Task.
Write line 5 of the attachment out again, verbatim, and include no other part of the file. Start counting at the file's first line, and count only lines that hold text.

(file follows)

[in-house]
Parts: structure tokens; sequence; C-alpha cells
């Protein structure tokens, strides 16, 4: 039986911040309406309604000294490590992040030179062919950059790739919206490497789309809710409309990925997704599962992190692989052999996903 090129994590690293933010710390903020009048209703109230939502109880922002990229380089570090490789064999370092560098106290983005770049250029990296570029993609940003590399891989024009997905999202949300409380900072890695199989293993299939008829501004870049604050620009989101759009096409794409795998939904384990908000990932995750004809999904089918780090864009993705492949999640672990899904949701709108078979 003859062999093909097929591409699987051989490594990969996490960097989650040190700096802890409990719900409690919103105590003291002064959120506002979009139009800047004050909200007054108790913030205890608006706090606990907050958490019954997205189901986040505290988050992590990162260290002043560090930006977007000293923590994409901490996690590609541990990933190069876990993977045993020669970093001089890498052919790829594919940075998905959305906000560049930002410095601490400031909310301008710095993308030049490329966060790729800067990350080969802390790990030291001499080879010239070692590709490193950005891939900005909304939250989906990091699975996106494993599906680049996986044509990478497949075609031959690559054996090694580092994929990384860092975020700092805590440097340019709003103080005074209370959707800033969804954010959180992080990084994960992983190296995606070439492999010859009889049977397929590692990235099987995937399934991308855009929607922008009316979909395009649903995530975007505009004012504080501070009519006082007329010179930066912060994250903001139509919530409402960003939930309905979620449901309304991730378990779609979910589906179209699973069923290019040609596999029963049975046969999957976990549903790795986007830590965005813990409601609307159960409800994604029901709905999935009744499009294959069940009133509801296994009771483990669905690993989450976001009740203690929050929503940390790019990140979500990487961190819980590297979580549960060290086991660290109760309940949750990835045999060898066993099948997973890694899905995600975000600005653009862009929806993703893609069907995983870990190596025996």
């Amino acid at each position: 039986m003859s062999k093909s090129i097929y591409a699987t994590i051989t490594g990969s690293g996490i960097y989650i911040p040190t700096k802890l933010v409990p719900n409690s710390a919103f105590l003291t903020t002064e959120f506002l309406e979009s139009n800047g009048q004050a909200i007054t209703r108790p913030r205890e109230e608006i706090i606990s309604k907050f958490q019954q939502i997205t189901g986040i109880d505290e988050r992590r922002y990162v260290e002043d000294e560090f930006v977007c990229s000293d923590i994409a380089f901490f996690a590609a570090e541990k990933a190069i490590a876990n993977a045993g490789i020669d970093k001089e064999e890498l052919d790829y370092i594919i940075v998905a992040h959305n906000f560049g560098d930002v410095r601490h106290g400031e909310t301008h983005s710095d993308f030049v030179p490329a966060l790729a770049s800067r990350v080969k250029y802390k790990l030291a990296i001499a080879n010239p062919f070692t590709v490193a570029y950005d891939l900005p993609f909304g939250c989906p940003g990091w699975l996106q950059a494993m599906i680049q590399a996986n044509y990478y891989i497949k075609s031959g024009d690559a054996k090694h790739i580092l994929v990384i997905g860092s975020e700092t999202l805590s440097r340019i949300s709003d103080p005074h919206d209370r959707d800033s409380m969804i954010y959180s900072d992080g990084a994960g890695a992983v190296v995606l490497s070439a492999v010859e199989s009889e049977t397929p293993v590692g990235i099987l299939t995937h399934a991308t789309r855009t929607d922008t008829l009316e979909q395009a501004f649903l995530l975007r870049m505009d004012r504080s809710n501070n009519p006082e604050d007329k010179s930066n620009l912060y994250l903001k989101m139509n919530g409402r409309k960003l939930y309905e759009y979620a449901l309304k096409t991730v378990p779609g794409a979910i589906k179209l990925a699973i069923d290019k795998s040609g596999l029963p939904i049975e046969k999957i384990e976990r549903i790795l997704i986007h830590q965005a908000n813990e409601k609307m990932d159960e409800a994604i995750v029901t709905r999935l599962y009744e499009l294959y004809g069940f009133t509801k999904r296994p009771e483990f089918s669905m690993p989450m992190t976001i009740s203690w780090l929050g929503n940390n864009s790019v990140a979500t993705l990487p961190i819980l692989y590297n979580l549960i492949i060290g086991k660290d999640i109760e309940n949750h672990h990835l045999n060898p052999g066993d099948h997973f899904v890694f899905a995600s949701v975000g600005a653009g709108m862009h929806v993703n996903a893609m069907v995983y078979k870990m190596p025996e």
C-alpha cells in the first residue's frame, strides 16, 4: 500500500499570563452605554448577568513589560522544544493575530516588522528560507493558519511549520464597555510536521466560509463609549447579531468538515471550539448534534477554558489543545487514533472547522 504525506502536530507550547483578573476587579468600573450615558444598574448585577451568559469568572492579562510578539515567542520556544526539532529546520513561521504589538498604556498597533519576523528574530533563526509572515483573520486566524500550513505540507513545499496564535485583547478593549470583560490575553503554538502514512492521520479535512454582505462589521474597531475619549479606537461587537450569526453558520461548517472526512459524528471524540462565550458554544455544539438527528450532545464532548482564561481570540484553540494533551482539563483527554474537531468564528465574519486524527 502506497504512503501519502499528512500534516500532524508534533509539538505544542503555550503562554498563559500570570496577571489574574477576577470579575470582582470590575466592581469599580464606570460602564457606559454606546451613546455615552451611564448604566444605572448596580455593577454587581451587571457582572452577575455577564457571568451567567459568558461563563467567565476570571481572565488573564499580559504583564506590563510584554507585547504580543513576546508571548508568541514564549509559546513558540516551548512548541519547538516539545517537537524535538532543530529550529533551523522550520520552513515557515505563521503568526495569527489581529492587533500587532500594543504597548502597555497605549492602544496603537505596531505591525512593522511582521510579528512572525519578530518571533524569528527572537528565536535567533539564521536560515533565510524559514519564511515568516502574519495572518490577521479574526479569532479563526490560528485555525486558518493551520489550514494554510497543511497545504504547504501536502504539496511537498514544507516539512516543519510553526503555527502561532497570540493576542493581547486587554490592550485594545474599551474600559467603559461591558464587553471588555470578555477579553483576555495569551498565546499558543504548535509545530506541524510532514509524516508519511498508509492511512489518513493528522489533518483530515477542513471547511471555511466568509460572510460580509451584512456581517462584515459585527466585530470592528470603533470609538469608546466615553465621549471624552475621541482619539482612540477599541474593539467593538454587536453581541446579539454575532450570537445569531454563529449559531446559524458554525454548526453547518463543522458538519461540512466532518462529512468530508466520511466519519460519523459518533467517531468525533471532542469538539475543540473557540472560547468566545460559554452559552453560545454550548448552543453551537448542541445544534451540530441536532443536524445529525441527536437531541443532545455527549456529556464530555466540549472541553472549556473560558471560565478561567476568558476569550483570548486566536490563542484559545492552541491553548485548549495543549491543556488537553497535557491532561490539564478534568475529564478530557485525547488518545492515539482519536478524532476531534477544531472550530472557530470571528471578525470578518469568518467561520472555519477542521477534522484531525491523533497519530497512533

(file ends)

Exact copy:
C-alpha cells in the first residue's frame, strides 16, 4: 500500500499570563452605554448577568513589560522544544493575530516588522528560507493558519511549520464597555510536521466560509463609549447579531468538515471550539448534534477554558489543545487514533472547522 504525506502536530507550547483578573476587579468600573450615558444598574448585577451568559469568572492579562510578539515567542520556544526539532529546520513561521504589538498604556498597533519576523528574530533563526509572515483573520486566524500550513505540507513545499496564535485583547478593549470583560490575553503554538502514512492521520479535512454582505462589521474597531475619549479606537461587537450569526453558520461548517472526512459524528471524540462565550458554544455544539438527528450532545464532548482564561481570540484553540494533551482539563483527554474537531468564528465574519486524527 502506497504512503501519502499528512500534516500532524508534533509539538505544542503555550503562554498563559500570570496577571489574574477576577470579575470582582470590575466592581469599580464606570460602564457606559454606546451613546455615552451611564448604566444605572448596580455593577454587581451587571457582572452577575455577564457571568451567567459568558461563563467567565476570571481572565488573564499580559504583564506590563510584554507585547504580543513576546508571548508568541514564549509559546513558540516551548512548541519547538516539545517537537524535538532543530529550529533551523522550520520552513515557515505563521503568526495569527489581529492587533500587532500594543504597548502597555497605549492602544496603537505596531505591525512593522511582521510579528512572525519578530518571533524569528527572537528565536535567533539564521536560515533565510524559514519564511515568516502574519495572518490577521479574526479569532479563526490560528485555525486558518493551520489550514494554510497543511497545504504547504501536502504539496511537498514544507516539512516543519510553526503555527502561532497570540493576542493581547486587554490592550485594545474599551474600559467603559461591558464587553471588555470578555477579553483576555495569551498565546499558543504548535509545530506541524510532514509524516508519511498508509492511512489518513493528522489533518483530515477542513471547511471555511466568509460572510460580509451584512456581517462584515459585527466585530470592528470603533470609538469608546466615553465621549471624552475621541482619539482612540477599541474593539467593538454587536453581541446579539454575532450570537445569531454563529449559531446559524458554525454548526453547518463543522458538519461540512466532518462529512468530508466520511466519519460519523459518533467517531468525533471532542469538539475543540473557540472560547468566545460559554452559552453560545454550548448552543453551537448542541445544534451540530441536532443536524445529525441527536437531541443532545455527549456529556464530555466540549472541553472549556473560558471560565478561567476568558476569550483570548486566536490563542484559545492552541491553548485548549495543549491543556488537553497535557491532561490539564478534568475529564478530557485525547488518545492515539482519536478524532476531534477544531472550530472557530470571528471578525470578518469568518467561520472555519477542521477534522484531525491523533497519530497512533